White Players Slightly Less Gritty Than Scrappy

William F. Buckley, like others of his race, is scrappy.

It’s likely, reader, that you remember something called the Holiday Inn Look Again Player of the Year Award. It’s also likely that you remember it for the same reason I do — namely, because its existence was brought to your attention via Fire Joe Morgan, where Junior (a.k.a. Alan Yang) revealed — rather predictably, perhaps — that a disproportionate number of nominees for the award (including winner David Eckstein) were on the caucasian side of things.

Here was the description of that award, if you’re not recalling:

Behind every great team on the diamond, lurking in the shadow of baseball superstars, live the role players who sacrifice for their team in often unrecognized effort. Which of these role players’ best deserves recognition for their contributions as the Holiday Inn Look Again Player of the Year?

There was a list of nominees from each of the 30 MLB teams — a list which included, as Yang noted most eloquently, only “two non-whiteys.”

Though some cursory googling reveals that the Holiday Inn version of the award was short-lived, Edward Achorn, author of the Charley “Old Hoss” Radbourn biography Fifty-Nine in ’84 has preserved the sentiment of the Look Again in the form of the Charley Radbourn Award.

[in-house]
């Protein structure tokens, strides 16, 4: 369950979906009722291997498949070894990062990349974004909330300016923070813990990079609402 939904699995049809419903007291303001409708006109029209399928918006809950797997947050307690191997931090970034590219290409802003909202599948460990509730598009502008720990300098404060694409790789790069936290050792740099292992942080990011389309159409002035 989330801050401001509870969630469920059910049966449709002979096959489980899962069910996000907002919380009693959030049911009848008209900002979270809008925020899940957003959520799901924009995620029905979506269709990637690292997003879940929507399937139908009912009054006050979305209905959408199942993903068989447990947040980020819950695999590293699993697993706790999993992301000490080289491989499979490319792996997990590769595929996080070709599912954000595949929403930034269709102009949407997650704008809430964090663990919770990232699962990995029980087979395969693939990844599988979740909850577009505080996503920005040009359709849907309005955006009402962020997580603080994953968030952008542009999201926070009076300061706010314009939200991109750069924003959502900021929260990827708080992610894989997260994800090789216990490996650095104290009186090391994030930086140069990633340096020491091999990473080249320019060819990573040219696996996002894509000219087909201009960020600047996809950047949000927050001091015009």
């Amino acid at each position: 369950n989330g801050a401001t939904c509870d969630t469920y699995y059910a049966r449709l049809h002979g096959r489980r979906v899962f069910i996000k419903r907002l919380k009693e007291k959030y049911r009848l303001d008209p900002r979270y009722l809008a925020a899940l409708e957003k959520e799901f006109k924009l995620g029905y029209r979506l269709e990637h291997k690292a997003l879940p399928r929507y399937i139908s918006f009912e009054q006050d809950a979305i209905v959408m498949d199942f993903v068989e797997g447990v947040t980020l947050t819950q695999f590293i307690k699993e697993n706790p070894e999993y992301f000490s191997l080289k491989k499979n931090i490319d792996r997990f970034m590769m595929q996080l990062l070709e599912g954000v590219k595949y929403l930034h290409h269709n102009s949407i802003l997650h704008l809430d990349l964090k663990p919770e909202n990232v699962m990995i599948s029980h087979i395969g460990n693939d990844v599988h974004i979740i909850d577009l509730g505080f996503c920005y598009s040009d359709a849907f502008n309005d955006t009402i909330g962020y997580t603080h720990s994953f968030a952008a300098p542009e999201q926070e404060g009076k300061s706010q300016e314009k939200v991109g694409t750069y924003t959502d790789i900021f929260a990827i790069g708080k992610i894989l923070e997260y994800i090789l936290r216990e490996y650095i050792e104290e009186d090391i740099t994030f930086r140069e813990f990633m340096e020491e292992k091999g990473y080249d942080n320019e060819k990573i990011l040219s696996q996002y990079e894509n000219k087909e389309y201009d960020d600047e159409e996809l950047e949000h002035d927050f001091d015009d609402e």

Here’s the description for Achorn’s version:

The award, named after Hall of Fame pitcher Old Hoss Radbourn, who set the all-time Major League record by doggedly winning 59 games in a single season, goes to the best and grittiest men in baseball at all nine positions.

And here are your winners, position by position:

P – Tim Lincecum
C – Ivan Rodriguez
1B – Albert Pujols
2B – Dustin Pedroia
3B – Evan Longoria
SS – Derek Jeter
LF – Ryan Braun
CF – Josh Hamilton
RF – Ichiro Suzuki

Some observations:
• On the topic of racial make-up, it appears as though Achorn’s is much kinder to the non-whiteys (including 3.5 or 4.0, depending on how you classify Jeter’s ethnicity). Perhaps this is because the newer list is more concerned with grit than scrap. I don’t think I’m exaggerating when I say that a fair analysis of the two qualities and their differences would fill an entire doctoral dissertation.
• It’s curious — to this author, at least — that an award named after Old Hoss would recognize that great baseballer’s grit but none of those other traits that has endeared him to our hearts — traits such as “harlot-bedding” and “rapscallionery” and “punching.”
Nyjer Morgan?

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Carson Cistulli has just published a book of aphorisms called Spirited Ejaculations of a New Enthusiast.

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John Lindsey wins the ‘grit award’ in my book for sticking out something like 15 minor league seasons before getting his call up.